In mid-April, the pro-Treaty section received a major boost when Michael Collins and virtually one third of the membership of the Provisional Government attended an election rally in Naas. The meeting, which was chaired by Kilcock county councillor Nicholas Travers attracted an estimated attendance of 3,000 with security provided by the local pro-Treaty IRA. Senior ministers addressing the gathering included: Joe McGrath and Kevin O’Higgins. Christopher Byrne TD was introduced as the one representative for Kildare and Wicklow supporting the treaty. In a calm, common-sense speech, Michael Collins argued that

…the alternative to rejection of the treaty involved the return of the British forces, the renewal of warfare, and the improbability of further negotiation.

The political split was evident at this time with the two TDs representing Kildare, Donal Buckley and Art O’Connor who were on the anti-Treaty side of the divide having no involvement in the meeting.

Meanwhile, preparations for the election by the pro-Treaty side were at an advanced stage. A conference held in the Town Hall Naas, on the 9th of April, selected treaty supporters, Thomas Lawler and James Kavanagh respectively, to contest the North Kildare and West Wicklow districts of the constituency. Then on the 7th of May, a convention held in Kildare town, selected Simon Malone from Rathangan as a candidate for the South Kildare region.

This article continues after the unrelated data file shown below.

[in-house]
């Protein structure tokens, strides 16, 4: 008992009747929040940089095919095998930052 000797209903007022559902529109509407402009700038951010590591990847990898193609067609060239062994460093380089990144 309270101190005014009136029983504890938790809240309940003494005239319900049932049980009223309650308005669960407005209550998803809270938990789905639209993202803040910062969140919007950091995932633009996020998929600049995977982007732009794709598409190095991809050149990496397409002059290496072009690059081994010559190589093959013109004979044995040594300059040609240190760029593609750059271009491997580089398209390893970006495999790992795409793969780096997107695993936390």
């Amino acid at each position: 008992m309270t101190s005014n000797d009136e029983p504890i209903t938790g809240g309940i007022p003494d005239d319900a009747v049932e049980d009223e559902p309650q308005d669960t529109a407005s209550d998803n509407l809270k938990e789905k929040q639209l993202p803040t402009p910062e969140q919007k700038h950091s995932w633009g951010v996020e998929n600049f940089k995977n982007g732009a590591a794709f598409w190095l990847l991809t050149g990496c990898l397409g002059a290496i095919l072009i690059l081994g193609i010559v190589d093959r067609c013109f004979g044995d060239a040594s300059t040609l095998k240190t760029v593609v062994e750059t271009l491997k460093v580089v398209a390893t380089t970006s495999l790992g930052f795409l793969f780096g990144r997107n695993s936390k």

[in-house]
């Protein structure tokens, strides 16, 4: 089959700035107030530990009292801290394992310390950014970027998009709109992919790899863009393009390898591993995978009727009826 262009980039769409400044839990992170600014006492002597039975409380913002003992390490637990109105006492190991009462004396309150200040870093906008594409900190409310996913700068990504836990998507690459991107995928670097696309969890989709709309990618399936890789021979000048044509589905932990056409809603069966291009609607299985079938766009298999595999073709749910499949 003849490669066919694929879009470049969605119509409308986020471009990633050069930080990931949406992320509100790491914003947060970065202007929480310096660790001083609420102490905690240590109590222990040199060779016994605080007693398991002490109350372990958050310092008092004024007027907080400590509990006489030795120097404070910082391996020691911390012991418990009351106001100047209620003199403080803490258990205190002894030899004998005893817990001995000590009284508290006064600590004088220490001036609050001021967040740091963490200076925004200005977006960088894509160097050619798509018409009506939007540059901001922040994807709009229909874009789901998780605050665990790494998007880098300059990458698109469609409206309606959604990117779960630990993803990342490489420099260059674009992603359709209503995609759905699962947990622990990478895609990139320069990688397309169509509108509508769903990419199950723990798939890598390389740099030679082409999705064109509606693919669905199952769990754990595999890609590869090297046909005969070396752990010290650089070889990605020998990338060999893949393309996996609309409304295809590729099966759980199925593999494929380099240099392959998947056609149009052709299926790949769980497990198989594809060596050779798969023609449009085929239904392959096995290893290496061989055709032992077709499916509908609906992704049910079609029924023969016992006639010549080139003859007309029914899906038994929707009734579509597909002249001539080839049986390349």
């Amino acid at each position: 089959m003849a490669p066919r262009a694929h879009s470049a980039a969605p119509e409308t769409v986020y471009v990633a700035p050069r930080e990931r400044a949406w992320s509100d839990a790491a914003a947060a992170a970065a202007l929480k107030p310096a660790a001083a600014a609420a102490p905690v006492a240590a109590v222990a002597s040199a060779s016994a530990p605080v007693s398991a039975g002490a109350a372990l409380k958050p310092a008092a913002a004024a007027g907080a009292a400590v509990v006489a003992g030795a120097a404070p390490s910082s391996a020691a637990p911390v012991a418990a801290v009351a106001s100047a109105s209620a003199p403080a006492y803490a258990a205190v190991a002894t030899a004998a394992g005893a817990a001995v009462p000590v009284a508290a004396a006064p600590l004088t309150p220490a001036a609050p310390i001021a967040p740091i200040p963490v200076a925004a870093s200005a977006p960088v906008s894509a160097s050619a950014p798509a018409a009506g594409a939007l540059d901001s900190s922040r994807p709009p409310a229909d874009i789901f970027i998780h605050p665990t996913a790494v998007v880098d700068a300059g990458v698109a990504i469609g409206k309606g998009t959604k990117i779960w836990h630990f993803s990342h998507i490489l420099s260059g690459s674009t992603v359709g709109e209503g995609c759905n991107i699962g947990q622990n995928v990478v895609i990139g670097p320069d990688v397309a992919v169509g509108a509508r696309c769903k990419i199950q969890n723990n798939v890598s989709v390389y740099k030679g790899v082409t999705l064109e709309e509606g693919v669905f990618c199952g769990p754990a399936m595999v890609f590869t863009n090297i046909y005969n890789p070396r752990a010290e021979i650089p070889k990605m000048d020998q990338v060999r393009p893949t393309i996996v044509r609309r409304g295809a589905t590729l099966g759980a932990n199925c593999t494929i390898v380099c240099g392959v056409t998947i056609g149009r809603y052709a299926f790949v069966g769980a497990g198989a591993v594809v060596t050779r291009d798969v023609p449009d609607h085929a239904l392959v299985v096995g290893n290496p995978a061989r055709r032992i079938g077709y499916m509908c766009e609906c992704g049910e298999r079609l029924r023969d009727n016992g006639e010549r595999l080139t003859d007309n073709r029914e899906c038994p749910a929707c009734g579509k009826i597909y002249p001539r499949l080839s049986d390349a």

Election Pact

However, divisive electioneering by Sinn Féin soon came to an end due to successful negotiations between the pro-Treaty and anti-Treaty sides. On the 20th of May 1922, Michael Collins and Eamon de Valera approved an election pact which provided for an agreed list of candidates from both sides to fight the general election jointly and form a coalition government afterwards. The pact was described by British historian, Peter Townshend, as ‘pure election-rigging in which the contours of the split would be artificially preserved’.

Art O’Connor & Donal Buckley.

The candidates selected at pro-Treaty conventions in Kildare were required to stand down. A conference on the 29th of May formally selected all four anti-Treaty candidates from the constituency Donal Buckley, Art O’Connor, Hugh Barton and Erskine Childers to contest the election alongside Christopher Byrne. In the Kildare section of the constituency, the two anti-Treaty TDs, Donal Buckley from Maynooth and Art O’Connor from Celbridge, would have a free run with no pro-Treaty Sinn Féin candidate opposing them. However, pro-Treaty Sinn Féin supporters would have the opportunity to support Wicklow based Christopher Byrne.

Anti-Treaty Sinn Féin